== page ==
Roy F. Kramer, Southeastern Conference Commissioner, 1990-2002

When you go to 12 teams in a conference, you can't play a round robin schedule. You don't get a perfect matchup. So to cover that vacuum, creating a championship game -- as we did in 1992 -- made some sense. It's an obvious plus when you have a situation where everyone can't play everyone else.

To tell you honestly, I never had a doubt that our championship game would take on a life of its own. Considering how important football is in this part of the country, it seemed like a natural. But what it's done for the regular season -- which I think is a plus -- I didn't expect.

Now, we have what amounts to two conference races. You have more people in the mix than you used to during the late part of the season. Before, there were tons of meaningless games. Now, this year is a little bit unique, with Auburn having wrapped up the West Division and Tennessee having a hold on the East. But that's the exception. We've had years where we went into the second or third week in November with eight or nine teams still in the running for the conference championship game.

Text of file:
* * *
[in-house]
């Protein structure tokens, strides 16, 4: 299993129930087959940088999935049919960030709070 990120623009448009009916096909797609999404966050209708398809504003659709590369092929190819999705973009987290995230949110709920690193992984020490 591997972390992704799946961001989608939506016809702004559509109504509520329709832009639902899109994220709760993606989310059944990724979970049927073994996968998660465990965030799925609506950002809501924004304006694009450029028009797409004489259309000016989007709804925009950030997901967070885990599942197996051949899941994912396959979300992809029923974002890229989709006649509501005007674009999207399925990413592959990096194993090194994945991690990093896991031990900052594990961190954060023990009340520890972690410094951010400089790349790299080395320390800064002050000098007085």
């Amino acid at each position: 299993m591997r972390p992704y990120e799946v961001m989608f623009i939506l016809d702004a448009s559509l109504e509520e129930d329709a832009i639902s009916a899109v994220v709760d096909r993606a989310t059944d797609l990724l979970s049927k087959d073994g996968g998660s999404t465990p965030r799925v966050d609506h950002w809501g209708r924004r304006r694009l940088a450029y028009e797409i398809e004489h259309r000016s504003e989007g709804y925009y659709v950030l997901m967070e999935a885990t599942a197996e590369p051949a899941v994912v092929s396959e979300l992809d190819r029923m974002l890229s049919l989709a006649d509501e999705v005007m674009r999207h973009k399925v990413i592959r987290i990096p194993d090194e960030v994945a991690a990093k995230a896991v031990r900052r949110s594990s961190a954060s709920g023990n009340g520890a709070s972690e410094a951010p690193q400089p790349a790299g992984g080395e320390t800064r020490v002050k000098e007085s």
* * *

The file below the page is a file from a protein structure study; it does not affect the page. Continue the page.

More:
Whether it works for everybody, I'm not here to say. In the SEC, it's a tremendous plus, and our geography works for it, too. Atlanta [home to the title game since 1994] is sort of the center of our area, and it's an easy drive for most of our schools. Football is so big in this part of the country that we felt the interest would be there.

One of the arguments against it is that it prevents you from playing for a national championship. When we started it, the media was saying, "Well, this is the end of the SEC." But if you look, it has not been a deterrent for us. From the first year -- when Alabama won and was able to play for a national title -- to last year, when LSU won, it's worked for us.